Fans of winter sports may be disenchanted of late because there has been so little cold and snow of late, but the lack of “winter” is nothing but good news for hunters as the 2015 seasons begin to wind down.
Normally by this time there are bitter cold temperatures, snow and ice to deal with, but for the time being conditions are all but perfect for those who crave a day in the woods in pursuit of grouse, squirrels, rabbits or waterfowl. Conditions “out there” definitely benefit the hunter. In most areas there is a thick blanket of leaves, which, at midday, allow nearly silent stalking for small game hunters. In fact, just a week ago during the last day so of the muzzleloader deer season I was able to walk up on grouse, rabbits and squirrels that normally would have heard me crunching along in frosty leaves or crusty snow a mile away. Of course, I was focused on deer so I didn’t bother with them, but now they provide the perfect excuse for avoiding responsible pursuits for at least a few hours each day.
I keep a kayak stashed in the woods near a favorite beaver bog that winds for miles through a swampy valley, and at last check the flowage was wide open and clear of ice – a real rarity at this time of year. When I passed by in search of bigger game I heard ducks and even some geese calling at the far end of the bog, so I’ll be making the most of that opportunity, which ends tomorrow in the Southern Zone and Jan. 5 in the Coastal Zone, neither of which is very far from central Maine. Avid waterfowlers will go much farther to enjoy a good day of hunting, and with temperatures well above freezing conditions once again favor the decoy-and-shotgun set. Normally, most of our inland waterways are at least skimmed over with ice, which pushes ducks and geese south or to the coast for the winter, but as long as they can rest and feed in protected coves where there is no ice forming, they’ll stick around right till the end of the season. Situations like this don’t happen very often so get out there and make the most of it. I know, I know, this is Christmas week, but sportsmen do have equally important priorities!
Because my kayak is a couple of miles back in the woods I like to hunt my way in, working the wetland areas for grouse and rabbits and then spending some time on an oak ridge where I might run into enough squirrels for a snow-day stew. During deer season I saw several half-white snowshoe hares that had a hard time blending into the dark, brown leaf cover. I didn’t bother with them at the time but I remember where they were, and there’s no doubt I’ll be able to find a few as long as there’s bare ground to work with.
Squirrels are most active at dawn and dusk, but because it has been so warm during the day they have been quite busy even at noon. In fact, deer seemed unusually scarce this season and if it hadn’t been for the incessant nut-scrounging activities of the squirrels I would not have seen or heard much else.
Grouse may be hunted throughout the day as well, although they may sit on their roosts later in the morning if it’s cold or wet. These birds are quite spooky and flush wildly once the leaves are down, and by the end of December they show little tolerance for armed intruders. The wet leaf cover will help hunters get a few steps closer than normal, which can lead to some great bean-pot cookery at the end of the day.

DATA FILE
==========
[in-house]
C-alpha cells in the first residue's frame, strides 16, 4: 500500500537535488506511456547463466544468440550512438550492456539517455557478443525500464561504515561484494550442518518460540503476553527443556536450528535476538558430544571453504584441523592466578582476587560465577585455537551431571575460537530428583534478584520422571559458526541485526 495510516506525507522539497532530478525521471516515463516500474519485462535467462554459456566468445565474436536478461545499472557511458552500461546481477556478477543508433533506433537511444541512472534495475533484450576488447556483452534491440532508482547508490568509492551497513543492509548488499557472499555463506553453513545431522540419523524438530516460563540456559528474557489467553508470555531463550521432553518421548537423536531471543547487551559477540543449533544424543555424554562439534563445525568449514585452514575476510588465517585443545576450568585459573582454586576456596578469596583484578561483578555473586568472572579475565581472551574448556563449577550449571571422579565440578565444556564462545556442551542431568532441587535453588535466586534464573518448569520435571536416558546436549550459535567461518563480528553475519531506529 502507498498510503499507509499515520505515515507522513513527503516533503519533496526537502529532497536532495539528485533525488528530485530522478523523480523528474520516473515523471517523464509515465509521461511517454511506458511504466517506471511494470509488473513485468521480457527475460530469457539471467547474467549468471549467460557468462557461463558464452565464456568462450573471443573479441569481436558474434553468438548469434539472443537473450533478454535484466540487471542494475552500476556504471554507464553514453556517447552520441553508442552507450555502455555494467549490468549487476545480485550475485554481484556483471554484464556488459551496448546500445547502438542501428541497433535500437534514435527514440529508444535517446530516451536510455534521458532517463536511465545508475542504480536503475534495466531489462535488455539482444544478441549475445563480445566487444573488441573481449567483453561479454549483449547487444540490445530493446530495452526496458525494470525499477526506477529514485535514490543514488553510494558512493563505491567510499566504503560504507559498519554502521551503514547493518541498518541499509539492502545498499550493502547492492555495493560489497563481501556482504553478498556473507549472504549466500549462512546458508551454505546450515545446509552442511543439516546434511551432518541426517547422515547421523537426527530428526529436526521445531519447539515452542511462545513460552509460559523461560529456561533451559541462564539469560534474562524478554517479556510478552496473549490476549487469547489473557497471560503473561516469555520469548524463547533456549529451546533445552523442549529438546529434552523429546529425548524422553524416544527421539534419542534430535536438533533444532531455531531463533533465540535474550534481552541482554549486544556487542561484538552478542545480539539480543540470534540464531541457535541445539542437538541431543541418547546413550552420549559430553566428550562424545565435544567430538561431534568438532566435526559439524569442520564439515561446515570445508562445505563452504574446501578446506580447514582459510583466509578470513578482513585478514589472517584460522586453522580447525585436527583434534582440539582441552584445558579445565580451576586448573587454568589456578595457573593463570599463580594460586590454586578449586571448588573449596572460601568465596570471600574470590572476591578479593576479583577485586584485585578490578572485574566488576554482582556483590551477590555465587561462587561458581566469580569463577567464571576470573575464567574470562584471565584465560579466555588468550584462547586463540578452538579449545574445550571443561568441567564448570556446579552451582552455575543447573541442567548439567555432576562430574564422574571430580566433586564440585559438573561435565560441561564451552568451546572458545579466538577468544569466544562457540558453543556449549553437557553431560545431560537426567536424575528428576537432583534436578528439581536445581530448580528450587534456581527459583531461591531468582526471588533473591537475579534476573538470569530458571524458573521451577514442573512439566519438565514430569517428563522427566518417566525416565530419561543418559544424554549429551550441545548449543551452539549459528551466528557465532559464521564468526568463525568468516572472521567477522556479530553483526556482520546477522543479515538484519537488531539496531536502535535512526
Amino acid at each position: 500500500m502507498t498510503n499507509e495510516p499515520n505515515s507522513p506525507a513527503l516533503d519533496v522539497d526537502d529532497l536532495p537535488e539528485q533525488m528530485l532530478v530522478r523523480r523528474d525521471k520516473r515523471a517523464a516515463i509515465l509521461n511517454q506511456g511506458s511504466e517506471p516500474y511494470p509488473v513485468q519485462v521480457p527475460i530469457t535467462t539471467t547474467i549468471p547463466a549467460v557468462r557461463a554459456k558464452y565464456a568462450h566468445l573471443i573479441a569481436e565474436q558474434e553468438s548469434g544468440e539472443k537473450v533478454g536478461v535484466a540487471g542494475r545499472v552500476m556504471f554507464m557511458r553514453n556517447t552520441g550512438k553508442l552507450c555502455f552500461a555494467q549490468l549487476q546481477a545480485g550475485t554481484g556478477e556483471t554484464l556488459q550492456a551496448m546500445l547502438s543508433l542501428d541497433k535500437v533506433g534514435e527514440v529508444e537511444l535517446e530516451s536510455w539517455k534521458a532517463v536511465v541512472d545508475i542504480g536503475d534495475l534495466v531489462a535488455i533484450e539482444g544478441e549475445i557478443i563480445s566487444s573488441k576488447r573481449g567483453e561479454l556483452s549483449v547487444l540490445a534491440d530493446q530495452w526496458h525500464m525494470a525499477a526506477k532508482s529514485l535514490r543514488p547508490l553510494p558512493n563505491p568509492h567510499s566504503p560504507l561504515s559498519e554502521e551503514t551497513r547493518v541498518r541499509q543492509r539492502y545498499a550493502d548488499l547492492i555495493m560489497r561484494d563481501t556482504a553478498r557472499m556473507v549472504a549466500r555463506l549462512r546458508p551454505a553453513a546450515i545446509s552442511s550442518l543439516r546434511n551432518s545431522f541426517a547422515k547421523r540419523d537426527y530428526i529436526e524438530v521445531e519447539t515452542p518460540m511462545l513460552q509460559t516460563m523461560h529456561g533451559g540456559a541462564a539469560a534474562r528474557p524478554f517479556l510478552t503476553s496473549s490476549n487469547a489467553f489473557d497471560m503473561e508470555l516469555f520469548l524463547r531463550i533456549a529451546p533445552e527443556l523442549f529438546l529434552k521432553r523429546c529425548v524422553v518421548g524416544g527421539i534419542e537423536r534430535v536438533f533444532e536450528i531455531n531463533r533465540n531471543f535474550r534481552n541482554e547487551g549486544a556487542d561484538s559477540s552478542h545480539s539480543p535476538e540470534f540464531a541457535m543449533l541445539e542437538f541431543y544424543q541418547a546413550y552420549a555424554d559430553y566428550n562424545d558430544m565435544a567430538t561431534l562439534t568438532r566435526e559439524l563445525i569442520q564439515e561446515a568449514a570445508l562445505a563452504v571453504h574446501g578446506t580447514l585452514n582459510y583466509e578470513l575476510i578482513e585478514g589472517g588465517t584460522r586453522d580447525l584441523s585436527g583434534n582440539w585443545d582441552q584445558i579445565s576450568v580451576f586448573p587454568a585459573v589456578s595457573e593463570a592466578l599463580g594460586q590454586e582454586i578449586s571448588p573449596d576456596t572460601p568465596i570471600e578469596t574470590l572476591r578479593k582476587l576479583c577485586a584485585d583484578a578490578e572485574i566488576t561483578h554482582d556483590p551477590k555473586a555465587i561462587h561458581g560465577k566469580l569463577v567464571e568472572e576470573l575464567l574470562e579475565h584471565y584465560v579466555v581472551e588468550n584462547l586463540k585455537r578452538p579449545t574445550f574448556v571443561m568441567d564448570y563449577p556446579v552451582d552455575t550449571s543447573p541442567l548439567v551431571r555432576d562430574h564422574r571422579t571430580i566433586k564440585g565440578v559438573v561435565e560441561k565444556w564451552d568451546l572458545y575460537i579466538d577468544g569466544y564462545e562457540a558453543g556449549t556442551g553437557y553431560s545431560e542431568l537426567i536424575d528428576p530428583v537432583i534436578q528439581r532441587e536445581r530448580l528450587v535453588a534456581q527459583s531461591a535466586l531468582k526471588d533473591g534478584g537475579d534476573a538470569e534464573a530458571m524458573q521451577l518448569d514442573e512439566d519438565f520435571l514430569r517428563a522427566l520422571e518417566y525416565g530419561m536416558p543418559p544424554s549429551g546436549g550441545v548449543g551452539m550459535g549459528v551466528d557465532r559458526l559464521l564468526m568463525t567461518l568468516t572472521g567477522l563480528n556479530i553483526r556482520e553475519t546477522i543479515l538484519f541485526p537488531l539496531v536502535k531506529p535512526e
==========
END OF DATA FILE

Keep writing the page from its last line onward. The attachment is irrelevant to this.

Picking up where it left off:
Waterfowl, too, are quite easy to find during the day if you know of a sheltered cove, bog or beaver flowage where there is still some open water. “My” bog winds and twists for about three miles between major roads and is rarely visited by hunters so the birds seem to spend a lot of time there. It’s easy enough to paddle a kayak over the slick, black surface but when ducks are encountered it’s quite a trick to drop the paddle, grab the shotgun, swing on the birds and take a shot. In fact, I keep my paddle and shotgun tied to the craft so I can drop the paddle and shoot quickly, and if I happen to drop the shotgun it’s only going as far as the rope will allow. Friends of mine have lost expensive shotguns by not having them secured to their canoes or kayaks, which makes for a rather expensive duck dinner.
If you don’t have time or interest in hunting during these waning days of the 2015 season, consider a brisk walk in the woods just to see what is going on out there. Topping the list of unusual sightings this month has been porcupines – they seem to be everywhere and are none too shy about walking long distances through the noisy leaves. Their destination always seems to be a grove of hemlocks, so if you know where these evergreens can be found you’re likely to run into a porcupine or two. They’re fun to observe but, alas, they are fond of hemlock bark. They actually eat the cambium layer, or inner bark, of hemlocks and a single porcupine can kill a mature tree in a single winter.
Finding evidence of porcupine activity is quite easy. Wander through a grove of hemlocks and look for piles of tips and boughs on the ground. I’m not sure why porcupines nip and drop hemlock tips but when the ground is littered with them the porcupine won’t be far away. They are easy to see in the uppermost branches of the tree itself, but during the day they are more likely to be hiding in hollow trees or rocky ledges where they can avoid predators.
When snow covers the ground it’s quite easy to find a porcupine trail that leads from a den site to nearby hemlocks, but until we get some winter weather you’ll have to “hunt” for them!